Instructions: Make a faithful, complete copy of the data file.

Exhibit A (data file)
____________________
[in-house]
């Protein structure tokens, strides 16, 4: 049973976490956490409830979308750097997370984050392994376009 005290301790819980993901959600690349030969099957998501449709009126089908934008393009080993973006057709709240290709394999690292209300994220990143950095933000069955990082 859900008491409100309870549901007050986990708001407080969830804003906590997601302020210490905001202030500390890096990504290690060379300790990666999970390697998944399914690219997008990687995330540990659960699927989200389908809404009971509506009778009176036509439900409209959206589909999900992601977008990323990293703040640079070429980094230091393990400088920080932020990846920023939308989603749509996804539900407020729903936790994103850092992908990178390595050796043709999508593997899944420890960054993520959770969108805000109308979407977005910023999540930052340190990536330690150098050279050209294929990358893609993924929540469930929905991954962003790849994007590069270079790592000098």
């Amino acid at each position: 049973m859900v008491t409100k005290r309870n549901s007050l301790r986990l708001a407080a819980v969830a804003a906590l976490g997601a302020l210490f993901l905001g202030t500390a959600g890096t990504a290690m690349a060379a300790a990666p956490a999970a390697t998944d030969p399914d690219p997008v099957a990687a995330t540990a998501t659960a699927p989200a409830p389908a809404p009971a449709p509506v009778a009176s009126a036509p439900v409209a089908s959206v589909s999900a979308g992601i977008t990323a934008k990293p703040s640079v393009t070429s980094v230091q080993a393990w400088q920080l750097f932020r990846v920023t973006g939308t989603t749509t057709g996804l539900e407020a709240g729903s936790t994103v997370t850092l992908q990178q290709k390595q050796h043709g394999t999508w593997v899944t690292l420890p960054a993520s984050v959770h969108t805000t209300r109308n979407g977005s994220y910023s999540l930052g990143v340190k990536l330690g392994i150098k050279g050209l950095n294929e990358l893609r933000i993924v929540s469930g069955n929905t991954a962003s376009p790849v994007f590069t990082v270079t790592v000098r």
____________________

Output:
[in-house]
């Protein structure tokens, strides 16, 4: 049973976490956490409830979308750097997370984050392994376009 005290301790819980993901959600690349030969099957998501449709009126089908934008393009080993973006057709709240290709394999690292209300994220990143950095933000069955990082 859900008491409100309870549901007050986990708001407080969830804003906590997601302020210490905001202030500390890096990504290690060379300790990666999970390697998944399914690219997008990687995330540990659960699927989200389908809404009971509506009778009176036509439900409209959206589909999900992601977008990323990293703040640079070429980094230091393990400088920080932020990846920023939308989603749509996804539900407020729903936790994103850092992908990178390595050796043709999508593997899944420890960054993520959770969108805000109308979407977005910023999540930052340190990536330690150098050279050209294929990358893609993924929540469930929905991954962003790849994007590069270079790592000098």
């Amino acid at each position: 049973m859900v008491t409100k005290r309870n549901s007050l301790r986990l708001a407080a819980v969830a804003a906590l976490g997601a302020l210490f993901l905001g202030t500390a959600g890096t990504a290690m690349a060379a300790a990666p956490a999970a390697t998944d030969p399914d690219p997008v099957a990687a995330t540990a998501t659960a699927p989200a409830p389908a809404p009971a449709p509506v009778a009176s009126a036509p439900v409209a089908s959206v589909s999900a979308g992601i977008t990323a934008k990293p703040s640079v393009t070429s980094v230091q080993a393990w400088q920080l750097f932020r990846v920023t973006g939308t989603t749509t057709g996804l539900e407020a709240g729903s936790t994103v997370t850092l992908q990178q290709k390595q050796h043709g394999t999508w593997v899944t690292l420890p960054a993520s984050v959770h969108t805000t209300r109308n979407g977005s994220y910023s999540l930052g990143v340190k990536l330690g392994i150098k050279g050209l950095n294929e990358l893609r933000i993924v929540s469930g069955n929905t991954a962003s376009p790849v994007f590069t990082v270079t790592v000098r």